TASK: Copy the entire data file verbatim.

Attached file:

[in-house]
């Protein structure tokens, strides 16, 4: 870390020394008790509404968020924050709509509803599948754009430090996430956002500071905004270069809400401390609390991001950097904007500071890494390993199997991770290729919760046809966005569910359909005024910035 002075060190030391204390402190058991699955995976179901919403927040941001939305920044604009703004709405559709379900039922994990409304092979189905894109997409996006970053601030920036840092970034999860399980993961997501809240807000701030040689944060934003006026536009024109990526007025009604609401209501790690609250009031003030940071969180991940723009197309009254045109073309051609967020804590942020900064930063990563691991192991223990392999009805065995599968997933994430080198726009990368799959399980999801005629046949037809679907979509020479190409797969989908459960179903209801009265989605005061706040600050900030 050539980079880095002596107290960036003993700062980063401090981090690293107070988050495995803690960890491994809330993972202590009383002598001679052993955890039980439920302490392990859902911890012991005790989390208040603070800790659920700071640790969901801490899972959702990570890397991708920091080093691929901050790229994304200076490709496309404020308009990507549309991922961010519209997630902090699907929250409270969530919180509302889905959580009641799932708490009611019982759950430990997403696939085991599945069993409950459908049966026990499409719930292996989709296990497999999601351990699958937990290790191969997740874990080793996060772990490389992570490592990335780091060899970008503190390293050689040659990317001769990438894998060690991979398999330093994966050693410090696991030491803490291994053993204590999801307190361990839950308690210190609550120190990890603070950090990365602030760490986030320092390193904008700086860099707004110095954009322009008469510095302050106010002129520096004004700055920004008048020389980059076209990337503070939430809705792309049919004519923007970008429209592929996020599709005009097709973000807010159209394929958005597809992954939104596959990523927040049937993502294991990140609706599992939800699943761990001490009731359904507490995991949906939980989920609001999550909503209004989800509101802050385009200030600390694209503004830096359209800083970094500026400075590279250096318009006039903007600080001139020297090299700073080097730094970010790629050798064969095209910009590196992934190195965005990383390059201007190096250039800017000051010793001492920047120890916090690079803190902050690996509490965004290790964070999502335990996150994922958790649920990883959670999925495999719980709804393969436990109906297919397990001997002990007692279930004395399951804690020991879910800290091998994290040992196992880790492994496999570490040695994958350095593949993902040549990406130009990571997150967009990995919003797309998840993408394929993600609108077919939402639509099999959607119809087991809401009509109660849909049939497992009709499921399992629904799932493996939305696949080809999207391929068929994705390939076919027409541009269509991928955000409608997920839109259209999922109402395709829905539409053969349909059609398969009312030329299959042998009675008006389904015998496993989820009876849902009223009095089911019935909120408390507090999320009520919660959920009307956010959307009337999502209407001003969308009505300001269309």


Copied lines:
[in-house]
């Protein structure tokens, strides 16, 4: 870390020394008790509404968020924050709509509803599948754009430090996430956002500071905004270069809400401390609390991001950097904007500071890494390993199997991770290729919760046809966005569910359909005024910035 002075060190030391204390402190058991699955995976179901919403927040941001939305920044604009703004709405559709379900039922994990409304092979189905894109997409996006970053601030920036840092970034999860399980993961997501809240807000701030040689944060934003006026536009024109990526007025009604609401209501790690609250009031003030940071969180991940723009197309009254045109073309051609967020804590942020900064930063990563691991192991223990392999009805065995599968997933994430080198726009990368799959399980999801005629046949037809679907979509020479190409797969989908459960179903209801009265989605005061706040600050900030 050539980079880095002596107290960036003993700062980063401090981090690293107070988050495995803690960890491994809330993972202590009383002598001679052993955890039980439920302490392990859902911890012991005790989390208040603070800790659920700071640790969901801490899972959702990570890397991708920091080093691929901050790229994304200076490709496309404020308009990507549309991922961010519209997630902090699907929250409270969530919180509302889905959580009641799932708490009611019982759950430990997403696939085991599945069993409950459908049966026990499409719930292996989709296990497999999601351990699958937990290790191969997740874990080793996060772990490389992570490592990335780091060899970008503190390293050689040659990317001769990438894998060690991979398999330093994966050693410090696991030491803490291994053993204590999801307190361990839950308690210190609550120190990890603070950090990365602030760490986030320092390193904008700086860099707004110095954009322009008469510095302050106010002129520096004004700055920004008048020389980059076209990337503070939430809705792309049919004519923007970008429209592929996020599709005009097709973000807010159209394929958005597809992954939104596959990523927040049937993502294991990140609706599992939800699943761990001490009731359904507490995991949906939980989920609001999550909503209004989800509101802050385009200030600390694209503004830096359209800083970094500026400075590279250096318009006039903007600080001139020297090299700073080097730094970010790629050798064969095209910009590196992934190195965005990383390059201007190096250039800017000051010793001492920047120890916090690079803190902050690996509490965004290790964070999502335990996150994922958790649920990883959670999925495999719980709804393969436990109906297919397990001997002990007692279930004395399951804690020991879910800290091998994290040992196992880790492994496999570490040695994958350095593949993902040549990406130009990571997150967009990995919003797309998840993408394929993600609108077919939402639509099999959607119809087991809401009509109660849909049939497992009709499921399992629904799932493996939305696949080809999207391929068929994705390939076919027409541009269509991928955000409608997920839109259209999922109402395709829905539409053969349909059609398969009312030329299959042998009675008006389904015998496993989820009876849902009223009095089911019935909120408390507090999320009520919660959920009307956010959307009337999502209407001003969308009505300001269309």